Business FAQ

What should I be asking myself when considering buying a business?

Buying a business can be extremely risky. The wrong decision could cost you a lot of money, not to mention personal stress and even effect things like your marriage. Ask yourself the following questions:

  1. Do I really want to buy a business?
  2. What do I expect from the business?
  3. What can I contribute to the business?
  4. Can I run it as well as (if not better than) the current owner?

Where should I be looking to buy a business?

Businesses can be advertised in a lot of places, newspapers, magazines, even on Facebook, but the but the chance that the business you are looking for, in the right price range, experience range and area will be for sale at the time you happen to be looking, is slim, not to mention the added risk and complexity of dealing with a private business sale. Buying through a professional such as a business broker really is the smart choice.

What should I be looking for to find the business that is right for me?

Business is not easy – there are always competitors doing their best to beat you. So look within an industry that interests you and whose work you actually enjoy doing.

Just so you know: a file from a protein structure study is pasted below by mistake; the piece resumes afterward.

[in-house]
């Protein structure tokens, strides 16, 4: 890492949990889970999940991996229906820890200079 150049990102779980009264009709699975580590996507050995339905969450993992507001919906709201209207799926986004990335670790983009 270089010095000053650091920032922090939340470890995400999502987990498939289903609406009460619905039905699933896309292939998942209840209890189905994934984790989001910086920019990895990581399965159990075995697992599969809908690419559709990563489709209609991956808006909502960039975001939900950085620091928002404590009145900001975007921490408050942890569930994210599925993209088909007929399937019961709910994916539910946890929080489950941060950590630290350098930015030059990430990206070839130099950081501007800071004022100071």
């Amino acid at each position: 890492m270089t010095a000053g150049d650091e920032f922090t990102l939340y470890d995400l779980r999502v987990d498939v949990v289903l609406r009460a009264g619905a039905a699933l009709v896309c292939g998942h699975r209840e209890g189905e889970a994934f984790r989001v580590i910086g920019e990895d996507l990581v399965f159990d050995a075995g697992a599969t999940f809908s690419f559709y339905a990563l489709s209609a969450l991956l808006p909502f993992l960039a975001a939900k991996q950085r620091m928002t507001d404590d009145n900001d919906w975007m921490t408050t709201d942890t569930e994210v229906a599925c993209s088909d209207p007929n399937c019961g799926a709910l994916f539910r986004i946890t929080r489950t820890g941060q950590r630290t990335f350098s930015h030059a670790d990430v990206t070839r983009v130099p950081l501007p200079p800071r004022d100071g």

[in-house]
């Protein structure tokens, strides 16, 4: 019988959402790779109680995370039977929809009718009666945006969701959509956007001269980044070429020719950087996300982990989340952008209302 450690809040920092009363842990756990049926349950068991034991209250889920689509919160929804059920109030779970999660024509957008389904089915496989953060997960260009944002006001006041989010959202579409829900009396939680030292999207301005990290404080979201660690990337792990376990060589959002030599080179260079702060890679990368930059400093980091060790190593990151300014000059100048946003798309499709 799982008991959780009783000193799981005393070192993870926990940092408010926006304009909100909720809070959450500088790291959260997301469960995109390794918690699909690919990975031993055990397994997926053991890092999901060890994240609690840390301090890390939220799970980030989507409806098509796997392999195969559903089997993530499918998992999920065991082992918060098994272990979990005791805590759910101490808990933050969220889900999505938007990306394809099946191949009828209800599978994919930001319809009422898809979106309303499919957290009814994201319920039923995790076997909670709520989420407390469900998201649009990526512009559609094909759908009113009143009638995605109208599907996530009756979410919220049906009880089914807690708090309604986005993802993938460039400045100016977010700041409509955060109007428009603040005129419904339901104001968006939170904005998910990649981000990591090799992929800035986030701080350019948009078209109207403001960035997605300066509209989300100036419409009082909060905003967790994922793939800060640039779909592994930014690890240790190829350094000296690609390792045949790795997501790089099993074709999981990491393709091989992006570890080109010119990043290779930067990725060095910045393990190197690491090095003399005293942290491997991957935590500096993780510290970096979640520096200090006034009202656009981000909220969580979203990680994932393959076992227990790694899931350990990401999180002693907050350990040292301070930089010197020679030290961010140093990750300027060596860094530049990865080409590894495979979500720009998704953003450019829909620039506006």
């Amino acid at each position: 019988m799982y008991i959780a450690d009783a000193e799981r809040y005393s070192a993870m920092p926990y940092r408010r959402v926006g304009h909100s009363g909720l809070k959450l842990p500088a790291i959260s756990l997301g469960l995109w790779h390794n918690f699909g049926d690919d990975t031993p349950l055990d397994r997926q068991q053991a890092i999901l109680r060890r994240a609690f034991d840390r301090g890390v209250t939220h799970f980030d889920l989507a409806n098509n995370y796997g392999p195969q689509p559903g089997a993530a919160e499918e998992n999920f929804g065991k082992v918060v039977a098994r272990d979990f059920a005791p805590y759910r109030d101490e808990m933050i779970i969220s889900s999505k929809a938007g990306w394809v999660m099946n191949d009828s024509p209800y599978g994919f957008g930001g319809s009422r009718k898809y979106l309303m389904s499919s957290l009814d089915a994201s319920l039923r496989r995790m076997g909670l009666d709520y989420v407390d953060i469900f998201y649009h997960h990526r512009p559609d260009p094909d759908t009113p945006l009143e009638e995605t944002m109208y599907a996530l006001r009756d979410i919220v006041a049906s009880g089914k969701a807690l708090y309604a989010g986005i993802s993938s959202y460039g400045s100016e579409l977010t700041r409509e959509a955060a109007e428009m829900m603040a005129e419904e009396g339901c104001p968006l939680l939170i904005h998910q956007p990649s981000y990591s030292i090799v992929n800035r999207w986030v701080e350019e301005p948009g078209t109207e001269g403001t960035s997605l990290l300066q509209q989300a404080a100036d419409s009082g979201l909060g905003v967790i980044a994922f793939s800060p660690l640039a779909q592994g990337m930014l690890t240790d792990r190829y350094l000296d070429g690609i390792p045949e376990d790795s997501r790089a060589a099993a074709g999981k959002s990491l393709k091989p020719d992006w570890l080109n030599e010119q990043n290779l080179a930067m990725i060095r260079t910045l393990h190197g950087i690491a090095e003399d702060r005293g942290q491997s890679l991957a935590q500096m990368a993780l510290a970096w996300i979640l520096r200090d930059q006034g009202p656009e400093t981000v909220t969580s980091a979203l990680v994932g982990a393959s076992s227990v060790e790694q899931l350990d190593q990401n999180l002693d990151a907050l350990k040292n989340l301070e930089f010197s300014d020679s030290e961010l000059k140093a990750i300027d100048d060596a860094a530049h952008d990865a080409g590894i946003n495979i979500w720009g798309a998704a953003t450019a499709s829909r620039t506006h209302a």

You also need to know why the vendor is selling. You don’t want to be buying someone else’s problem.

What are the key areas of financial due diligence for me as a buyer?

The first test should be a common sense test — are the seller’s claims reasonable? Be wary of claims that cash has been taken out of the business and follow up where youcan by talking to customers, suppliers etc.

What do I need to consider in determining a purchase price for a business?

The true price you should take into consideration is the “Enterprise Value”, which includes the stock, and the working capital needed to maintain the business. This would depend on such things as payment terms between customers and suppliers, and any seasonal factors which can influence the cash flow.

There are no hard and fast rules, but your cash flow should enable you to pay off the interest and principal in a reasonable time, say 5–6 years.

Unless you really know what you are doing, it is probably safer to pay more for a solid business with a good track record and prospects, than to pay a bargain price for a shaky business.

What are some general criteria I should consider when negotiating the purchase of a business?

You need to know who the seller you’re dealing with really is. Make sure all possible concerns you may have been addressed as conditions in the contract and alleviated before handing over your money.

Use a good solicitor who specialises in business conveyancing to prepare the contract, and a reputable accountant to conduct “due diligence” prior to completion.